Food and Water

Your Options for Getting Water Off the Grid

Off Grid Well Water Sources

Are you looking for water while living off the grid? All you need to do is look down or look up.

1. Look Down: Drill a Well

Rivers flow just underneath our feet. The challenge is tapping into them. The theory behind a drilled well is quite simple, drill a hole until you hit a nice reservoir of water and use a pump to get that water to the surface.

There are quite a bit of regulations for drilling a private well so make sure you hire someone who is qualified and certified. Trust me this isn’t a job you want to do on your own. The typical cost for drilling a private well can be anywhere from $3000 to $15000+, depending how deep you have to drill. Although deeper water is typically cleaner, it is recommended that you use a filter, regardless of your well depth.

2. Look Up: Collect Rainwater

Another option is to collect rainwater from your gutters and store it in large holding tanks, called cisterns.  You have your choice of using a below ground or an above ground cistern, however, if you go below the ground, you will need a pump to get the water to your house.

It is important to mention that to use this method, you need to live in an area that receives plenty of rain. As well, try to use a metal or clay roof as it will provide much cleaner water than shingles.

Just like that you now have water to your new home. Enjoy living life on your terms!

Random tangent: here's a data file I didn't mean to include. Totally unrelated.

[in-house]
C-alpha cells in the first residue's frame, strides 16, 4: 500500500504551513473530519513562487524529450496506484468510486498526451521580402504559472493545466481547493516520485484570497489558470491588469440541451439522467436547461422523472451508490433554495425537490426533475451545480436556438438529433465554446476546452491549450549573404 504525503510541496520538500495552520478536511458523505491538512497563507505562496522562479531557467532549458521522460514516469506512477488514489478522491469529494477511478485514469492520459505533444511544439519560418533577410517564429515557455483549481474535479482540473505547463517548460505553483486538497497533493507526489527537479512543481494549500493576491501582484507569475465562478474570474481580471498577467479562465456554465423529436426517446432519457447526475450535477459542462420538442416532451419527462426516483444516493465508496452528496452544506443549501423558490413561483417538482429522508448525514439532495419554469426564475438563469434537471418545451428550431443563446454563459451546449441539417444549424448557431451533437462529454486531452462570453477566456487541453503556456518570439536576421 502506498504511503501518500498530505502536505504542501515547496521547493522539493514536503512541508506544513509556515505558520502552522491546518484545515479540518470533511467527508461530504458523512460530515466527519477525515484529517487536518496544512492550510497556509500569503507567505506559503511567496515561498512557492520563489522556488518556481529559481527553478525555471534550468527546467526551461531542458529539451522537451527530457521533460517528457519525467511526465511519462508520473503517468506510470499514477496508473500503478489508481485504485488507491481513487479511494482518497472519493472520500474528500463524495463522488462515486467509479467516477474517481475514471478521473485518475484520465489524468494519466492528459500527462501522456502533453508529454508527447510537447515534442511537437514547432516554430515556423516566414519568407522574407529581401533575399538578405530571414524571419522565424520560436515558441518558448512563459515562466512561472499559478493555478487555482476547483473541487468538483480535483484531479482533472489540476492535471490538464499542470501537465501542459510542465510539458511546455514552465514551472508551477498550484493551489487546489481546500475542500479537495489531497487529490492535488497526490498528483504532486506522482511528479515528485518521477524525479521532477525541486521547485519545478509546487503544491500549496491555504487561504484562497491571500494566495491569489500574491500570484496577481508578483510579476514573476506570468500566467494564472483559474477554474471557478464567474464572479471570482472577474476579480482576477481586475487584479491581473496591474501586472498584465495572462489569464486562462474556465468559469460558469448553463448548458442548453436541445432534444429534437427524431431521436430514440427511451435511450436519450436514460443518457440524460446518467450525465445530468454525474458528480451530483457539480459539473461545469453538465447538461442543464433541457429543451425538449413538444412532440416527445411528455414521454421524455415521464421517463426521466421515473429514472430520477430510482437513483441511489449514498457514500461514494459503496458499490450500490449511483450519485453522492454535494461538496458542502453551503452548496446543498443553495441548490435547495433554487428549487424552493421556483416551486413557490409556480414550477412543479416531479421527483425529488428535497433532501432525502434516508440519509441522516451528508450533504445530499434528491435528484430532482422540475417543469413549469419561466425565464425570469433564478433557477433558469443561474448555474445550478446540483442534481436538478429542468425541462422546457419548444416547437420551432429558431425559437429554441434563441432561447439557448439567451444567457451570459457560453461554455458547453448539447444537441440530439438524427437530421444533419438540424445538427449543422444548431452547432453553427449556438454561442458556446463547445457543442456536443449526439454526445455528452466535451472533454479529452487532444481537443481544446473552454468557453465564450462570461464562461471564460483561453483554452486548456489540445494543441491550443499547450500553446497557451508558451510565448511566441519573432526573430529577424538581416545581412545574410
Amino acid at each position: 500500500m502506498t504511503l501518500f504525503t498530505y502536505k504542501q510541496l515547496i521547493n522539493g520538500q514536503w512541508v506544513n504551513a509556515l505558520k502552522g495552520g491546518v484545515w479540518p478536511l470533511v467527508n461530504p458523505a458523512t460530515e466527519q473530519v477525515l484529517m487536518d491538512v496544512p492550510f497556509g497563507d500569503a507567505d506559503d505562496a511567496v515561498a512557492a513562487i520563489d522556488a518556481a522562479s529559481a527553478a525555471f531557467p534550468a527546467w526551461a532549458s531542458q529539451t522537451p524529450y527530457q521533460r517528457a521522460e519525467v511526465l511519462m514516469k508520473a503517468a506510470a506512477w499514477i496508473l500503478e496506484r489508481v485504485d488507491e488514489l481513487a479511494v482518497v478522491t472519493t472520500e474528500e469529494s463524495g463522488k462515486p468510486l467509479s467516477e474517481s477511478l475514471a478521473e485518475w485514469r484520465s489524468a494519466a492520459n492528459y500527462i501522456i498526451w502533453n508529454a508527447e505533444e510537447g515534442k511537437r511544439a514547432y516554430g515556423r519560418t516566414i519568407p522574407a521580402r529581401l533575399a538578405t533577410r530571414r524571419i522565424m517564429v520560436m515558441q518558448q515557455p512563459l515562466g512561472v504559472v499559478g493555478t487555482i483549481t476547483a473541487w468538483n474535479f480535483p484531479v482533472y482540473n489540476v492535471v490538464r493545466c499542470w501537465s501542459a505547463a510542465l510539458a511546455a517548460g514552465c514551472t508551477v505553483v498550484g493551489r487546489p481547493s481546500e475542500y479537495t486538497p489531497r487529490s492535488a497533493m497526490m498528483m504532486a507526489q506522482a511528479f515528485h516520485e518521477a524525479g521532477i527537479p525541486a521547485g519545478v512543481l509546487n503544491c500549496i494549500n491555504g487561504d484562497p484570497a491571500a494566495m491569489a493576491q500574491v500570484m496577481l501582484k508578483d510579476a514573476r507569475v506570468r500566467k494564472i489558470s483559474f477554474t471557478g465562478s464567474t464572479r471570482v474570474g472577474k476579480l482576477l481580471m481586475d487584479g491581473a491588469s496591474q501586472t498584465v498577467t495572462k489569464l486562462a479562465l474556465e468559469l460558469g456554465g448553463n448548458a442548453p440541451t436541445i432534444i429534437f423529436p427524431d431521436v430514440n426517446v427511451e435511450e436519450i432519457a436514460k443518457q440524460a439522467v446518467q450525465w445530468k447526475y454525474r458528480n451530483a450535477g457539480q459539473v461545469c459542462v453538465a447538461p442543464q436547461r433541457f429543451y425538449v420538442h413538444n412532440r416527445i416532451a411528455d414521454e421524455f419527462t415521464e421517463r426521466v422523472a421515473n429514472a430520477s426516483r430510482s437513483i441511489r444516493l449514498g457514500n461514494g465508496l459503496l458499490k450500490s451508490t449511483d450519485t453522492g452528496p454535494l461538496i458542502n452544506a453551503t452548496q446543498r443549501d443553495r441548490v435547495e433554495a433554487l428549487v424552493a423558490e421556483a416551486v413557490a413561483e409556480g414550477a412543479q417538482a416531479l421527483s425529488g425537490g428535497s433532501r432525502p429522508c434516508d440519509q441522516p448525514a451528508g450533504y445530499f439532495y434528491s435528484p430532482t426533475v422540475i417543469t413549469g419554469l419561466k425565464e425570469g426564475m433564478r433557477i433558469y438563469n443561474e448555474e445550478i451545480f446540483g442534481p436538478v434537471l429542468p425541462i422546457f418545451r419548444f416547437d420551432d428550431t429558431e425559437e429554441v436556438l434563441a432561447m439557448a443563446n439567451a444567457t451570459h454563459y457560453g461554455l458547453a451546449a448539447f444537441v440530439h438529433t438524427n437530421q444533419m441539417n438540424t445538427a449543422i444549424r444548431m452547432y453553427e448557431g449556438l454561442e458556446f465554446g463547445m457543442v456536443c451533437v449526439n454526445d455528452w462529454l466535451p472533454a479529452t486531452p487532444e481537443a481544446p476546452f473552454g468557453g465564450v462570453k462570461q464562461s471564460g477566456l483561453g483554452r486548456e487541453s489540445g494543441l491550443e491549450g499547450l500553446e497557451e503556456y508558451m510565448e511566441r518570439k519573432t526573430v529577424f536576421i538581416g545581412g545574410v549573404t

3. All Around You: Other Natural Sources of Water

Look for natural springs, rivers and creeks for usable water.

Most mountainous jungles have one or many natural springs available, where it is also usually not too deep to find a water source and dig a well. A good natural spring can provide water year round. Some dry out over time. But depending on where you live, you may have access to natural springs year after year. The best thing to do is isolate your spring to prevent wild life from contaminating it. Adding certain fish which will also help to eliminate mosquitoes and their larva or other similar bacteria in the water.

If you are lucky enough to have a spring above your holding tank, than all you have to do is install PVC lines and let gravity do its thing to fill up your tank. If not, you may be required to run a PVC line from the spring to your tank and then hook up a water pump. The options here are electric or gas water pumps, depending on your situation or if there is available power supply where you’re located. Keep in mind that a gas water pumps are usually much more versatile, although a well-built solar powered electric pump may be better versus gasoline in certain situations.

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